Dale Farm Evictions
1 February 2006
According to a report published by The Guardian of June 8, 2005, the Basildon District Council approved a proposal to spend ÂŁ3 million on "clearing" unauthorised plots inhabited by Travellers at Crays Hill Essen. Approximately half of the Travellers at Dale Farm (about 500 people) live on unauthorised sites. In 2004 the Government passed new legislation which will force councils to identify land on which Gypsies and Travellers can build their sites but these provisions will take some time to have any effect - and may not solve the difficulties faced by the Travelling Community if the Government does not police the new duty and force councils to comply with their obligation. Meanwhile Gypsies and Travellers will continue to be forcibly evicted onto the roadside where they face a life of continual eviction and the threat of prosecution for unauthorised camping.
The Travellers sought judicial review of the Council's decision and obtained an injunction to prevent the Council from evicting them before the Court considered the merits of their application. However, not all yards are covered by the injunction, and the Council may bulldoze unprotected plots. British Deputy Prime Minister John Prescott informed the Council that the Government will not help fund the eviction and recommended that the Council spend the money on creating an alternative site. Should the Council choose this option, a local Romani, Barrie Taylor, has reportedly offered 12.5 acres of his own land, and a brownfield site of 5.5 acres is also reportedly for sale in the area.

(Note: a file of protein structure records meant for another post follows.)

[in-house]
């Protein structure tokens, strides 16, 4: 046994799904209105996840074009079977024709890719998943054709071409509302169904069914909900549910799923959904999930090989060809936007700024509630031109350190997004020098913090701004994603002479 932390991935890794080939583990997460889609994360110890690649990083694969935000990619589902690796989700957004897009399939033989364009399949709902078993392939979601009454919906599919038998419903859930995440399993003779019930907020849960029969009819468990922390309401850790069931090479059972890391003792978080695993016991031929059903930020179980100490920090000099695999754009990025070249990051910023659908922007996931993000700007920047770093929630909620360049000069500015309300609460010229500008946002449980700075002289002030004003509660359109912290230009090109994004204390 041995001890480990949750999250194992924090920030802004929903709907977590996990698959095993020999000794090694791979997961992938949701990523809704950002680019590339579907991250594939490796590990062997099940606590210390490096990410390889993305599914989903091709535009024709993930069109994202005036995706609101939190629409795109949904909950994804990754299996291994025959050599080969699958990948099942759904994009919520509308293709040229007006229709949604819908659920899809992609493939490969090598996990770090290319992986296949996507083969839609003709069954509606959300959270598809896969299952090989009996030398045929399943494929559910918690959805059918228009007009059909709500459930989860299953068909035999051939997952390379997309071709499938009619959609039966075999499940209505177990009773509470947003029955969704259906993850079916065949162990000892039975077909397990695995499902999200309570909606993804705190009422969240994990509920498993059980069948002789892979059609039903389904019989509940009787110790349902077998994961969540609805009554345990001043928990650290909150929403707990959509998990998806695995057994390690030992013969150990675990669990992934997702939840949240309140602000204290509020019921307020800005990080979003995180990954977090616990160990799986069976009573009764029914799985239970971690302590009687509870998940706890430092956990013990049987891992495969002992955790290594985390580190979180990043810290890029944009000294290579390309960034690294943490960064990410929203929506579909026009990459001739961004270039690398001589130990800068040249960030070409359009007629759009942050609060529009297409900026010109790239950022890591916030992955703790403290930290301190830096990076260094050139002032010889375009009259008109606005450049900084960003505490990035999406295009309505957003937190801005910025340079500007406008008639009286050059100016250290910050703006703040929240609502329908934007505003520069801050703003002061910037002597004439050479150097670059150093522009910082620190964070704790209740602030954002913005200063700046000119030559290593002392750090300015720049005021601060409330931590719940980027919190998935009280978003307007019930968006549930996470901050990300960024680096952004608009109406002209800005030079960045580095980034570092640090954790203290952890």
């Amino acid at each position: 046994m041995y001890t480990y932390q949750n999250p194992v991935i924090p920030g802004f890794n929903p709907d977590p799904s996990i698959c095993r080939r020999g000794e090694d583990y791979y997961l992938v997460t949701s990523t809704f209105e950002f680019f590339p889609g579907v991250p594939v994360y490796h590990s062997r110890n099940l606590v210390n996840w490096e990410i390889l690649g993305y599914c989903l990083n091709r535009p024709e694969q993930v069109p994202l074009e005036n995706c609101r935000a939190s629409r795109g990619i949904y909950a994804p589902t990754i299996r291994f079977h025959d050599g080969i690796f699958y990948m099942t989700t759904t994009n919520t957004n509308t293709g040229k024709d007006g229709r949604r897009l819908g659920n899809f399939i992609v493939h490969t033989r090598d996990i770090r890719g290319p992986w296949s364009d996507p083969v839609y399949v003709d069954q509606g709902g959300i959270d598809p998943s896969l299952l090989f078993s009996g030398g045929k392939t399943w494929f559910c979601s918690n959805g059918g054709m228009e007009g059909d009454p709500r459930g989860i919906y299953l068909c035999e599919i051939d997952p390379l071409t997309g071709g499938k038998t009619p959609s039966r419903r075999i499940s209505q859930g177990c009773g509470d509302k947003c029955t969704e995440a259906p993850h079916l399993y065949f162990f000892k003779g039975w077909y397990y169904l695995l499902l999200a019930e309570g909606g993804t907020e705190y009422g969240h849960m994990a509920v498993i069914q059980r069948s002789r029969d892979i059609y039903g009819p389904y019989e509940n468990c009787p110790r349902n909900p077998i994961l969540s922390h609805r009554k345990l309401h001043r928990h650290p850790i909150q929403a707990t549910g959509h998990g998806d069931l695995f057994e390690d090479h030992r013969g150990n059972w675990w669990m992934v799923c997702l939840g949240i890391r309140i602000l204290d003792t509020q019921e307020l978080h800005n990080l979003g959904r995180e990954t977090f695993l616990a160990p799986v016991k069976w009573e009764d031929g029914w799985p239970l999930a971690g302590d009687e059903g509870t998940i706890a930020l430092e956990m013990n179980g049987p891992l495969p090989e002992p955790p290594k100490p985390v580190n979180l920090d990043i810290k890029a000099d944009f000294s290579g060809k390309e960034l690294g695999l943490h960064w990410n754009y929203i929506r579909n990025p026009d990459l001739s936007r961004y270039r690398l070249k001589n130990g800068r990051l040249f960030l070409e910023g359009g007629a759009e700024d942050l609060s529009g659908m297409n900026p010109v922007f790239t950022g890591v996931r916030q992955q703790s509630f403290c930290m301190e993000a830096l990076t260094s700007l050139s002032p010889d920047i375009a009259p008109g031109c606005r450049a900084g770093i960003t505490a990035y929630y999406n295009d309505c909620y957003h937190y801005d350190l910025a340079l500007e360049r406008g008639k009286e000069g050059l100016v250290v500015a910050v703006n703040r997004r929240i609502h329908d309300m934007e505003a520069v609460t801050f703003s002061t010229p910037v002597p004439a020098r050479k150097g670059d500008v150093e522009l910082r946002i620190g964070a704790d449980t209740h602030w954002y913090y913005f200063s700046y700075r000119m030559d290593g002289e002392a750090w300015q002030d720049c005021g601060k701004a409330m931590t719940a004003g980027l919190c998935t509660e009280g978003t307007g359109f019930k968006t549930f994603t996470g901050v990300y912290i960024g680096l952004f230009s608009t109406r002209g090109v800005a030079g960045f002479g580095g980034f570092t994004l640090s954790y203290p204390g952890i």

In 1994, Michael Howard, who was the British Home Secretary at the time, steered the Criminal Justice and Public Order Act through Parliament. The Act repealed the duty imposed on Councils by the Caravan Sites Act 1968 to provide caravan sites for Gypsies and Travellers and gave Councils and the Police new powers to evict them from unauthorised sites. Simultaneously, the Government advised Gypsies and Travellers to buy their own land and make provision for themselves. Since 1994, few new sites have been built by Councils and Gypsies and Travellers have found it almost impossible to obtain planning permission for their own sites. A 2003 survey by Lord Avebury found that 96% of Gypsies and Travellers applying to Councils for permission to settle on their land are refused and Government statistics show that about 25% of the Gypsy and Traveller population still live on unauthorised sites.
(The Guardian, ERRC)